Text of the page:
Part 3: Before Tomorrow

2008 Directors: Madeline Ivalu and Marie Helene Cousineau

The third instalment of the trilogy is loosely based on a Danish novel, For Morgendagen, but once again is presented very much from the Inuit rather than the Danish perspective. It is set around 1840, a time when Inuit were starting to encounter European traders and whalers. Meant to be realistic and historically accurate but not specific to any one year or location, the film focuses primarily on family and community relationships and how the arrival of European settlers changes those things.

Set in the Arctic summer, the film shows two families meeting for a reunion and fishing expedition, and the drying and storing of fish on a small island used for the purpose. The ordinary events, the social activities and conversation, are interspersed with references to the ‘strangers’ newly arrived in the region. Sightings are described, and occasional European artifacts are found or obtained through trade with those who have encountered these unfamiliar people. One man who had interacted and traded with a shipload of Europeans describes the meeting, and the sailors’ odd customs, to everyone’s amazement. For the most part, however, these new arrivals have little effect on daily life. After a merry reunion celebration, the group establishes a camp site and sets to work fishing.

Most of the participants ignore the stories, but Ningiuq (Madeline Ivalu, the film’s co-director), an elderly woman with a reputation as a visionary, can’t escape a sense of foreboding. Following an impulse, she, her closest friend Kuutujuk (Mary Qulitalik), and her young grandson Maniq (child actor Paul-Dylan Ivalu) stay behind on the island to prepare the cache of fish for drying and storage, while the others continue the hunt elsewhere. Someone will come to convey the three back by boat, before the weather turns cold. Soon Ningiuq becomes ill, and after experiencing anxious dreams, she dies and is buried on the island. Her grieving friend and grandson continue the work of preserving food for the winter.

When no one comes for them by the time winter begins, Kuutujuk and Maniq take a boat and travel to the mainland. There they find the horrible site of their families’ mass death, apparently of an unfamiliar disease. Finding European implements among the deceased’s belongings, Kuutujuk implicates the new arrivals as the cause of death. They return to the island and do their best, an elderly woman and a child in isolation, to survive the winter, forming a community of two and trying to understand what the future might hold for them.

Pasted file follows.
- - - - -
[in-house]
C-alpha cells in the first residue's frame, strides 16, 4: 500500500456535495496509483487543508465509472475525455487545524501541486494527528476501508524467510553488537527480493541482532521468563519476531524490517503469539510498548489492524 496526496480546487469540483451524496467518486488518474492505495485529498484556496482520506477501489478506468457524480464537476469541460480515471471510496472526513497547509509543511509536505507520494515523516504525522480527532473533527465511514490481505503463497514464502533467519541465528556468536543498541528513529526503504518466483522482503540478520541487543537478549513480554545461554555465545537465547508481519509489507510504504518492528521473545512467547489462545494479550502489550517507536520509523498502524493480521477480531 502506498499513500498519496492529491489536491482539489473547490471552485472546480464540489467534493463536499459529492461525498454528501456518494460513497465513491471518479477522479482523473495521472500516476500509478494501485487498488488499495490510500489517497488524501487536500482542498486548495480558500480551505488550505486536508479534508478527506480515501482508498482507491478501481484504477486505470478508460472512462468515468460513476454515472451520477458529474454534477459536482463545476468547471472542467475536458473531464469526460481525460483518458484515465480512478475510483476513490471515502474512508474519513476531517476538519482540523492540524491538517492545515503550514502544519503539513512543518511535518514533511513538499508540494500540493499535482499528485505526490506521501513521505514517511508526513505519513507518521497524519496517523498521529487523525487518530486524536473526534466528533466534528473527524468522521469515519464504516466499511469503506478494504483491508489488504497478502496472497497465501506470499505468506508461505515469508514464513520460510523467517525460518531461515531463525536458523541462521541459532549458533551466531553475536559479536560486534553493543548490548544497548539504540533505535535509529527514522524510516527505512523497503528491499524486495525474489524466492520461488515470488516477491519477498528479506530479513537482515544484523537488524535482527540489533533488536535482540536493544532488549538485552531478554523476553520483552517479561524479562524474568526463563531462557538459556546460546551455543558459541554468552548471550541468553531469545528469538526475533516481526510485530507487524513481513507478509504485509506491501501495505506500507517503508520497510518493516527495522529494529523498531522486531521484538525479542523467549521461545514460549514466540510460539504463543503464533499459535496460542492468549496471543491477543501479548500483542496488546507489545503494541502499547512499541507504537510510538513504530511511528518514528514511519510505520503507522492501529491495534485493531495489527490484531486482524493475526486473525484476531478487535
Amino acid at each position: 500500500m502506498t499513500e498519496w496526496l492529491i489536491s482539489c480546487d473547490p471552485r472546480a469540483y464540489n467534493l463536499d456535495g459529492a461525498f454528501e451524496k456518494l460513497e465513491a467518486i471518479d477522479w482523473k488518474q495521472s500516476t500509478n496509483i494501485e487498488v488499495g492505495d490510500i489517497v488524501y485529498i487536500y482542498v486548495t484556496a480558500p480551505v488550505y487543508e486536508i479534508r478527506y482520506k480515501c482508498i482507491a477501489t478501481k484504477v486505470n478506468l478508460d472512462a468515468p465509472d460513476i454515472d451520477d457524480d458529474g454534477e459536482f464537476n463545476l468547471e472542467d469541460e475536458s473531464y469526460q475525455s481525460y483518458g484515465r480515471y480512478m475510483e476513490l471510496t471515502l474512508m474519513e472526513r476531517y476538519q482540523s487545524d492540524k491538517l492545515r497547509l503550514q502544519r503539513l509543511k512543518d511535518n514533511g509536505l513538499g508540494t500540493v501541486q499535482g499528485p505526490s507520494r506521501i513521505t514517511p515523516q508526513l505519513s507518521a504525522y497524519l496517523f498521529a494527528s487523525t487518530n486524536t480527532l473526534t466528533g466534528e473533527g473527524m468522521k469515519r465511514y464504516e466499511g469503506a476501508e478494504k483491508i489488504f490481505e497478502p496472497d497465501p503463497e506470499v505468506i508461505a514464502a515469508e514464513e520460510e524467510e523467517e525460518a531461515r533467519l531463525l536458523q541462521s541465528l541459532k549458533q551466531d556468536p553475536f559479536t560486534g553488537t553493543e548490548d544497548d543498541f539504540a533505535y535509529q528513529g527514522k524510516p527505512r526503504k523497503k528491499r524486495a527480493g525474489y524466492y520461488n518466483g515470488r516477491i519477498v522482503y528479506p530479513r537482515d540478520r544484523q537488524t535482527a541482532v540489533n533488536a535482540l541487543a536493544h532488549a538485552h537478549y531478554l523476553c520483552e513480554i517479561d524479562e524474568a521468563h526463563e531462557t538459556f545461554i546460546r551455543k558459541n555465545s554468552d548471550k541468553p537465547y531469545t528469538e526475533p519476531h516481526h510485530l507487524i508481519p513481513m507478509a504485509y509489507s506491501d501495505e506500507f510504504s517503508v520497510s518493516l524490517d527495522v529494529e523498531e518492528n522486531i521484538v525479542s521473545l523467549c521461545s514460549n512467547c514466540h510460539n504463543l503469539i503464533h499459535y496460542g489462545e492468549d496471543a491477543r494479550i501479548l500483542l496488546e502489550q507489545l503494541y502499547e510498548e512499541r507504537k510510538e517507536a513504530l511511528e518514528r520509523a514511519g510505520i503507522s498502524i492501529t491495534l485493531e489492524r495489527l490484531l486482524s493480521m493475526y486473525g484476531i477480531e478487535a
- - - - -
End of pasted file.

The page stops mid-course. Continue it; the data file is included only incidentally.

The story focuses inward at this point, activity slowing as autumn ends and the surroundings change from lush and hospitable to cold and desolate. The time the two survivors spend together, working, providing shelter for themselves, and sharing stories and songs, along with Kuutujuk’s prayers and private talks with her deceased husband, in which she expresses fear over what will become of young Maniq if they remain stranded, mark the passing days. Their ultimate fate is left unresolved, as the film ends ambiguously in a dreamlike sequence, in which a badly injured Kuutujuk either dreams of being once more with her family, or meets them again in the afterlife she has obliquely described to Maniq.

This film is visually stunning; the arctic landscape in summer is filmed with great affection for its stark beauty; and the quiet interior scenes lovingly take in small gestures, whispered conversations, and faces deep in thought, at a pace more leisurely than is usually tolerated in films. Unlike the first two parts of the trilogy, Before Tomorrow uses English or French language Western music for its soundtrack, making the score more familiar to ‘outside’ viewers.

Monica Reid.

For further viewing:

Tungijuq an eight minute short with no dialogue, Tungijuq was meant as a response to the international opposition to the Inuit’s traditional seal hunt. It attempts to express what the hunt means in the Inuit world view, using a series of beautiful and surreal images with a soundtrack of Inuit “throat music” – a traditional form of non-verbal singing that expresses mood and emotion without words. When presented at the Sundance Film Festival, the film incited both admiration for the quality of the film, and indignation for its content. Tungijuq can be seen in its entirety here:

The Legend of Sarila is an animated children’s film which tells a fanciful version of an Inuit mythology, about a quest to find a mystical land of plenty which is thwarted by an evil wizard. At an older child’s level, it is available dubbed into English with Christopher Plummer as the voice of the central character, and is highly accessible to a European audience.